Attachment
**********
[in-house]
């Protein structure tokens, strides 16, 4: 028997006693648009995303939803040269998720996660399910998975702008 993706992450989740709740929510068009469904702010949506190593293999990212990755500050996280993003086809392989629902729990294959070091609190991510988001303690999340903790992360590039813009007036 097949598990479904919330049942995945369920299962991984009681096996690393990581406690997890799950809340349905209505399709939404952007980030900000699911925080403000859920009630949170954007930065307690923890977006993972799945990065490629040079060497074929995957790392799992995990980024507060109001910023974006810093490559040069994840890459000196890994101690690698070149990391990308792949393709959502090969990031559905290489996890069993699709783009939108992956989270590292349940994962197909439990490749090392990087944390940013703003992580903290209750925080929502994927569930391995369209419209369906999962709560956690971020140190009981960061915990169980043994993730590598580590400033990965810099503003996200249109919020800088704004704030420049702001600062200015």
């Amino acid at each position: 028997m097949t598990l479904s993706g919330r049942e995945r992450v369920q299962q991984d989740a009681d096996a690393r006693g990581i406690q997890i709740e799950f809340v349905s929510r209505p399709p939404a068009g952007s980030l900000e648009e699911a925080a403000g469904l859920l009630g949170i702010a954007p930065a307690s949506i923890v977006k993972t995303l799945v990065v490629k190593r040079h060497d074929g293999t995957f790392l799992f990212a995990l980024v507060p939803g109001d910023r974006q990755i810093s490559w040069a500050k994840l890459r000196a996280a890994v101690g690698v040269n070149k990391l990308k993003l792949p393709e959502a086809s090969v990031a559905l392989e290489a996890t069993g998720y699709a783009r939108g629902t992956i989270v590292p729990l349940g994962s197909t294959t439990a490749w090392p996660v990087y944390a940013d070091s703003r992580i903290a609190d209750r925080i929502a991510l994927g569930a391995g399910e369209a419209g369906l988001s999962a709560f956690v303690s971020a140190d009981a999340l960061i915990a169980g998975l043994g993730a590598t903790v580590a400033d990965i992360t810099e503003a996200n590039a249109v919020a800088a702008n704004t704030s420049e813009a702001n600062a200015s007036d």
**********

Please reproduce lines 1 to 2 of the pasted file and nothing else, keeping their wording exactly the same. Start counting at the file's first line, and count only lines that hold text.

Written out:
[in-house]
């Protein structure tokens, strides 16, 4: 028997006693648009995303939803040269998720996660399910998975702008 993706992450989740709740929510068009469904702010949506190593293999990212990755500050996280993003086809392989629902729990294959070091609190991510988001303690999340903790992360590039813009007036 097949598990479904919330049942995945369920299962991984009681096996690393990581406690997890799950809340349905209505399709939404952007980030900000699911925080403000859920009630949170954007930065307690923890977006993972799945990065490629040079060497074929995957790392799992995990980024507060109001910023974006810093490559040069994840890459000196890994101690690698070149990391990308792949393709959502090969990031559905290489996890069993699709783009939108992956989270590292349940994962197909439990490749090392990087944390940013703003992580903290209750925080929502994927569930391995369209419209369906999962709560956690971020140190009981960061915990169980043994993730590598580590400033990965810099503003996200249109919020800088704004704030420049702001600062200015």